As someone who in her own words attended the Alexander Local School District “from pre-school on,” Amy Maggard can well remember the long bus rides endured by many students in the sprawling district before it consolidated in 2005. ”I went to all three different schools,” she recalls. “New Marshfield, and Shade, and then up to the high school.”

When Maggard decided to go to medical school, however, the trip was only a short hop — she didn’t even have to leave Athens County.

Maggard is one of the 124 students who received D.O. degrees from Ohio University’s Heritage College of Osteopathic Medicine this spring. She’s also one of 16 Athens County residents who have attended the medical college in the last decade.

The Heritage College has long prided itself on how many students it recruits from Ohio. That number has included many from Athens and nearby counties; from 2005-2014, 146 of its matriculating students, or about 11 percent, came from southeastern Ohio.

“Recruiting new osteopathic physicians from within our state is an important part of our mission, and it’s always gratifying when we can find a promising future doctor right in our own backyard,” said Heritage College Executive Dean Kenneth Johnson, D.O. “I hope Amy’s example will get other Athens County students thinking about a career in medicine.”

Maggard, who graduated in 2007 from Alexander High School, said she was already thinking about becoming a physician by that time. “I think I knew throughout high school that I wanted to go to medical school,” she recalled. “I really liked science, and I really like the idea of helping people, so it kind of fit together.”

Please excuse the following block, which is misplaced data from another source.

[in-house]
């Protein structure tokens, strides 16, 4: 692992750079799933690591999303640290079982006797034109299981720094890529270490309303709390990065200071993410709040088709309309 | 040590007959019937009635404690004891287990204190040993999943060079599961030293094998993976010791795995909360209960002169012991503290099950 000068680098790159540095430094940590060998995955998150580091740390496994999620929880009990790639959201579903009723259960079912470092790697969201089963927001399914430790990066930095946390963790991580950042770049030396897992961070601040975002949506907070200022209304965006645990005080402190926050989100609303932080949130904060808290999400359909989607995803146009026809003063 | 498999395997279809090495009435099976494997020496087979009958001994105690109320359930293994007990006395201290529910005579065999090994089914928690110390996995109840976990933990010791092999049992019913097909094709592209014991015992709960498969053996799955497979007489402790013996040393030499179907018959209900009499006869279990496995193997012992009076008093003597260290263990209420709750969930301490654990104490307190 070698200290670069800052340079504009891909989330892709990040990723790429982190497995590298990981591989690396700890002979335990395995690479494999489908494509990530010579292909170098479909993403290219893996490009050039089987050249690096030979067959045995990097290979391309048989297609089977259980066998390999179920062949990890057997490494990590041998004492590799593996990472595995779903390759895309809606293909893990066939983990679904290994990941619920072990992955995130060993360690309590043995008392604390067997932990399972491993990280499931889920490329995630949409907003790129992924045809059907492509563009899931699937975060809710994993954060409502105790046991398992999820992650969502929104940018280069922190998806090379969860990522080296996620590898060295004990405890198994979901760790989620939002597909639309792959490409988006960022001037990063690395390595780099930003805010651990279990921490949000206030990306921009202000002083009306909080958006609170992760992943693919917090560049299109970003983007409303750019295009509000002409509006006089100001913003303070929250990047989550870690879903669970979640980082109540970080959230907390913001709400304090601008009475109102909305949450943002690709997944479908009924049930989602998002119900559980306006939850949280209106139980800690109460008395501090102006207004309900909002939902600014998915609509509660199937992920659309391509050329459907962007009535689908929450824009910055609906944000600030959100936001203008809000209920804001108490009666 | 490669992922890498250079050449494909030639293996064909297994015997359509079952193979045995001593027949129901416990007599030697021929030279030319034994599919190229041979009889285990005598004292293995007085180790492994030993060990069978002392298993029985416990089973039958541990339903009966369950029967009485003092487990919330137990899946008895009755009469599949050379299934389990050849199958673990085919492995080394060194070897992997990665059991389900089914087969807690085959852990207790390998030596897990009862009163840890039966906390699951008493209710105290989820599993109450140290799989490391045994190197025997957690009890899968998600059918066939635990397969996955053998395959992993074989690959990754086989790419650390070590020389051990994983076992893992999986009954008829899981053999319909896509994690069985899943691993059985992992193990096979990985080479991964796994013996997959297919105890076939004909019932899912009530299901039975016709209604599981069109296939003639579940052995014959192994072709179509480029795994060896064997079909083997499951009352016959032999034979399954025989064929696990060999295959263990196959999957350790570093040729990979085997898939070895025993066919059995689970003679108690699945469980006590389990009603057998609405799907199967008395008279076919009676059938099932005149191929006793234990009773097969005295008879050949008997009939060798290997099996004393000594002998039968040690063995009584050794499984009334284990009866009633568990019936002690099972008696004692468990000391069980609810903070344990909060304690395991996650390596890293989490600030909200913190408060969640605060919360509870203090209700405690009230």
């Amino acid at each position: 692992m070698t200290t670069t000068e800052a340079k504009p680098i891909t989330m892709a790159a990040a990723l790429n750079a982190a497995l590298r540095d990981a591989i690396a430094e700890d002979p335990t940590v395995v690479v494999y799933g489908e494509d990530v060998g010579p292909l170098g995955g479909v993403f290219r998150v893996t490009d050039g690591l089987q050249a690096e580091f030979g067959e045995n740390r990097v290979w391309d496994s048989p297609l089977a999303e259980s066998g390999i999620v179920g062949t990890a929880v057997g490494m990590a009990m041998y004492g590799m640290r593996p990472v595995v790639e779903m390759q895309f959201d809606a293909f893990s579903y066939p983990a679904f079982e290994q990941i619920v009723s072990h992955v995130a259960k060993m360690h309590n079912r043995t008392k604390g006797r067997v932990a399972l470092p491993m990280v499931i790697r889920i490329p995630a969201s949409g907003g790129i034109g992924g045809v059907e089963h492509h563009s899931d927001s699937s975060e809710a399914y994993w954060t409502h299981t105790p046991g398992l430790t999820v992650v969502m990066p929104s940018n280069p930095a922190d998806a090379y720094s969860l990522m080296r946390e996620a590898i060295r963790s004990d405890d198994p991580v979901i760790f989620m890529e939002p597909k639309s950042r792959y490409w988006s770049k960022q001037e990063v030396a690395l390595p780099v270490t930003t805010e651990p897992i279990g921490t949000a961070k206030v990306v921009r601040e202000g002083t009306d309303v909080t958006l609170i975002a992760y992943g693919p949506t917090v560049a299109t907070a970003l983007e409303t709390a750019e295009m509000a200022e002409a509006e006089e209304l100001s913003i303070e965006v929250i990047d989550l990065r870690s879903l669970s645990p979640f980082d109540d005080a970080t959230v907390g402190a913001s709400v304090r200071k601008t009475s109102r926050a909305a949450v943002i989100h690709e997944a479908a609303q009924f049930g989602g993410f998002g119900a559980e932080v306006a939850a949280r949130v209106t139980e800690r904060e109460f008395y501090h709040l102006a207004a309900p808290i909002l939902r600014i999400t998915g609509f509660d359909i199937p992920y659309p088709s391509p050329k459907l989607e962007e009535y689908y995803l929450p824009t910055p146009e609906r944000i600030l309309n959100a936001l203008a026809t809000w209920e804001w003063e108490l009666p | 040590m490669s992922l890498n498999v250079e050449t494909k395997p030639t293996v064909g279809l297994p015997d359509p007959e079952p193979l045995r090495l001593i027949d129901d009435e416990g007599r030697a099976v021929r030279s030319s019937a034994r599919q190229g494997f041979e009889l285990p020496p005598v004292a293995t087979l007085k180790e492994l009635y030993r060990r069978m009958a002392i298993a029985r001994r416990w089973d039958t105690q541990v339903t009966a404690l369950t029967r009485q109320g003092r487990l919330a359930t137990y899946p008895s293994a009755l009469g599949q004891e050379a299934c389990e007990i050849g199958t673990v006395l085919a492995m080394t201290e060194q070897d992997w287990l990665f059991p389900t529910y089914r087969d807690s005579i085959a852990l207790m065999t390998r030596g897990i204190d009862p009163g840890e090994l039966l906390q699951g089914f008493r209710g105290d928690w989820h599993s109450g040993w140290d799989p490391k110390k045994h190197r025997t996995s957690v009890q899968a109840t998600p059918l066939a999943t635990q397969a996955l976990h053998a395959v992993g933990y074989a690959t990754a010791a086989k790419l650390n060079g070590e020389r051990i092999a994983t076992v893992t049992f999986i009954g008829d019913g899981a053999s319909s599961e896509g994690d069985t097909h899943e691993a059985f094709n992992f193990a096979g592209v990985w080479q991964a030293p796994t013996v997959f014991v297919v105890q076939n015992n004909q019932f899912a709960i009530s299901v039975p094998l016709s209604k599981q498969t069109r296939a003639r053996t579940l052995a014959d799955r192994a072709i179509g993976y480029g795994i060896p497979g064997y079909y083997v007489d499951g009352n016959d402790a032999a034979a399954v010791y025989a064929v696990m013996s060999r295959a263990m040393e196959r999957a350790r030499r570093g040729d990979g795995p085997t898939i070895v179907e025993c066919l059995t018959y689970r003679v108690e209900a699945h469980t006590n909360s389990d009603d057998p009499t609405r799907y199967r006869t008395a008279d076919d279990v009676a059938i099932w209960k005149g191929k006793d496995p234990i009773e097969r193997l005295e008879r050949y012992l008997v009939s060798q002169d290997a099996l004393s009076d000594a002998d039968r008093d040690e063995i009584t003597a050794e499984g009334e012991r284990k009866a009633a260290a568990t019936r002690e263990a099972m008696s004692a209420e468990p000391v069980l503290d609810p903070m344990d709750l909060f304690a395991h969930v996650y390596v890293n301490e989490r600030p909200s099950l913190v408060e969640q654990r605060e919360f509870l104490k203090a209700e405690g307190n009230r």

Alexander science teacher Missy Baker, who taught Maggard (then Amy Smith) in biology and anatomy classes, said it was “thrilling” to learn that her former student was preparing to graduate with a medical degree.

“She’s just an all-around great person,” Baker recalled. “When I think of her being in a classroom, she was a role model for all the other students. She gave 100 percent in everything she did. I still have some of her projects that I use as examples.”

Maggard also made her mark as a student athlete in high school, starring in basketball for the Spartans — an experience she said has helped her succeed as a physician-in-training. She co-captained a team that made it to the final four of the Ohio High School Athletic Association state championships in her senior year, and two of her fellow team captains later served as maids of honor at her wedding.

She praised the hard-work ethic of former coach Denton Guthrie, which she called “great preparation for my future and for medical school.” Guthrie’s long, grueling practices, Maggard said, got her ready for pulling long shifts as a medical student. “I have the ability to think clearly and calmly while under pressure because I have had the experience of going through Guthrie’s training,” she said.

She continued her athletic ways as an undergraduate at OU, where she competed on the club sports triathlon team while earning a bachelor’s degree in biology.

Maggard also had inspiration from within her family to enter the medical profession. Her mother worked for the Heritage College’s Community Health Programs, as coordinator of the Healthy Adult Program, while her sister, who earned her D.O. from Lincoln Memorial University- DeBusk College of Osteopathic Medicine in Tennessee, is now chief family practice resident at St. John Medical Center in Westlake, Ohio.

Maggard plans to go into pediatrics, putting her among the sizable percentage of Heritage College graduates who opt for practices in primary care fields. P

She will be entering a residency at Palms West Children’s Hospital in Florida. She didn’t decide on pediatrics until well after she had enrolled at the Heritage College, she said.

“I didn’t realize I wanted to do it until I was in my third year and did an in-patient pediatrics rotation,” Maggard said. “I enjoyed working with the kids so much. It was just a lot of fun.”

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